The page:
Of the range of insecticides that are registered
for silverleaf whitefly control there are two key products that have been in use for whitefly
management over the last 15 years. These 2 products are the insect growth regulator pyriproxyfen
and the knockdown product diafenthiuron. To get the best out of these products it’s really
important to understand how they work and also consider their use in the framework of
a resistance management strategy. Pyriproxyfen works at 3 points within the
whitefly lifecycle. It sterilises the adult females and prevents them from laying viable
eggs. Any eggs that are within the crop are also prevented from hatching. And it prevents
the emergence of the pupae into adults. So what you see over time is a reduction in numbers
as the adults die of old age and are not replaced by nymphs coming through. So this product
takes a considerable period of time to work, and you won’t see significant field reductions
quite often until around day 18-21. Pyriproxyfen is trans-laminar, so once it’s applied it
absorbs into the leaf surface and is active within the plant for a 2-3 week period. So
as the whitefly move around the canopy, even though they might be in the lower reaches
of the canopy, they only need to move up and feed on that treated foliage once every 3-4
days to remain infertile. One of the key strengths of pyriproxyfen is
that it�s very specific to silverleaf whitefly and is very soft on the natural enemies that
feed on whitefly. Those natural enemies remain very active in the crop canopy, compounding
the control provided by pyriproxyfen, and remain long after the pyriproxyfen’s effects
have worn off. So in order to get the best out of pyriproxyfen,
we really want to use it as part of an integrated pest management program where we’ve set the
crop up to conserve and protect the natural enemies that are also helping us manage this
pest. Diafenthiuron in comparison is a knockdown
product. After application, diafenthiuron enters a fumigant phase where it’s activated
by sunny conditions. And that fumigant action is very effective at targeting the whitefly
that are on the undersides of the leaves. A key consideration for using diafenthiuron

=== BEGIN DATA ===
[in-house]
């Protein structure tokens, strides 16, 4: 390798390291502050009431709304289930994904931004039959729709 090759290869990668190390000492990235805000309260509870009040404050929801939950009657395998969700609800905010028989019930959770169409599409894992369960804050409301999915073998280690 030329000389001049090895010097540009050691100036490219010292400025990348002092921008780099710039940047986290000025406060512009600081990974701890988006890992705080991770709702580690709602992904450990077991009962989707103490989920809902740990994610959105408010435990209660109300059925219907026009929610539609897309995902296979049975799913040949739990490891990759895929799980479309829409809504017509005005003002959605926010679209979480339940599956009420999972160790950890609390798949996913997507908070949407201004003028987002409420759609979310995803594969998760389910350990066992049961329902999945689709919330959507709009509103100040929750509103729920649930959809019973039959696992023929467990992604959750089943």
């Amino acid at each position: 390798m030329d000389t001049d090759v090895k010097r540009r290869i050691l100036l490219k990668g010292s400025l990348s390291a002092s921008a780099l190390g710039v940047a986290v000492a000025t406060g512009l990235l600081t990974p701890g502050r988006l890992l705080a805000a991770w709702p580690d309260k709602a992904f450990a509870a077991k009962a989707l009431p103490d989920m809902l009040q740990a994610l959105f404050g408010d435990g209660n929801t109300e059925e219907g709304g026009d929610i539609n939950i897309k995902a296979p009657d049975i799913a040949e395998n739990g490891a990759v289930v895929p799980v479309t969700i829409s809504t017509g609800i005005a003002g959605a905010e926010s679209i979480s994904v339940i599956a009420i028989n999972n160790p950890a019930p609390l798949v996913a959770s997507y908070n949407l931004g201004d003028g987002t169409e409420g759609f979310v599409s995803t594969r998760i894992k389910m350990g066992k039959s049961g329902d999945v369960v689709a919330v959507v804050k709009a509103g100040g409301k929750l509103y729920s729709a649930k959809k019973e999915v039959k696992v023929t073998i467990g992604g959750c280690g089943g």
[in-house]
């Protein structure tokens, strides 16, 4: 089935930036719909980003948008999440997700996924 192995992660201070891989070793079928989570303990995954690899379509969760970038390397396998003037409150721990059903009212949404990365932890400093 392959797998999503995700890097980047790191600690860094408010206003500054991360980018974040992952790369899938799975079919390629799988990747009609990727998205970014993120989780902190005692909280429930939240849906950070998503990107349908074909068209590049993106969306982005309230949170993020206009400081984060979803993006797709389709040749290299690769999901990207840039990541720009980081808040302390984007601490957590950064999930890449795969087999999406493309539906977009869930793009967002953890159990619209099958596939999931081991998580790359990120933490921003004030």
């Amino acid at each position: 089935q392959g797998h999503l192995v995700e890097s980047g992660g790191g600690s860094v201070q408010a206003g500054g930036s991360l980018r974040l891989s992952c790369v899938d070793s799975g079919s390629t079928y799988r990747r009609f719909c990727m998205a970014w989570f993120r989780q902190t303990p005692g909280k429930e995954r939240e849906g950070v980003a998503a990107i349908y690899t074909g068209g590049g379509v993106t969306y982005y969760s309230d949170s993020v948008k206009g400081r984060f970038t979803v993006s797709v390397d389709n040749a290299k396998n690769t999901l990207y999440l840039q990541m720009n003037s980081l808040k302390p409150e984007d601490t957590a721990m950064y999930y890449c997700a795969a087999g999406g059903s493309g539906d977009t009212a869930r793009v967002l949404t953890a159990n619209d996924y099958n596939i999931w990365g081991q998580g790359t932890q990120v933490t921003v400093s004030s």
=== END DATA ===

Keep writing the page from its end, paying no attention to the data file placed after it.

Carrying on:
is that you have 3-4 sunny days after application. Using this product during cloudy weather or
when rain is expected is really going to take away from the efficacy of this product, so
conditions during application are very important. Pyriproxyfen and diafenthiuron have been used
extensively for silverleaf whitefly control throughout the cotton industry for the last
15 years. At the Department of Agriculture and Fisheries we’ve been monitoring resistance
levels to these products and what has been particularly concerning has been rapid increases
in tolerance to our cornerstone product pyriproxyfen. Jamie Hopkinson, our entomologist who leads
the resistance testing program will talk you through some of the changes that he’s observed
over the last couple of seasons and the implications that it will have for pyriproxyfen usage going
forward. In this lab we test for silverleaf whitefly
resistance to a number of insecticides including pyriproxyfen. With pyriproxyfen, over the
last few seasons we’ve seen a shift from susceptible populations to tolerant populations and in
the 2015/16 season we’ve found the first evidence of resistance in the northern NSW area. So
that trend has continued to evolve this season – we now have several regions with pyriproxyfen
resistance, including St George, Macintyre, Gwydir and Namoi Valleys. The levels of pyriproxyfen
resistance seen this season wouldn’t translate to field failures at this stage, but the trend
that we’re seeing clearly demonstrates the product could fail in the near future. So
in light of these changes to resistance levels, the TIMS technical panel is reviewing the
use of pyriproxyfen. The objective of these changes is to show the development of resistance
and also protect the efficacy of pyriproxyfen going forward.
In the coming seasons it will be critical that people use the most up-to-date guidelines
for pyriproxyfen use. These can be found in the most recent Cotton Pest Management Guide.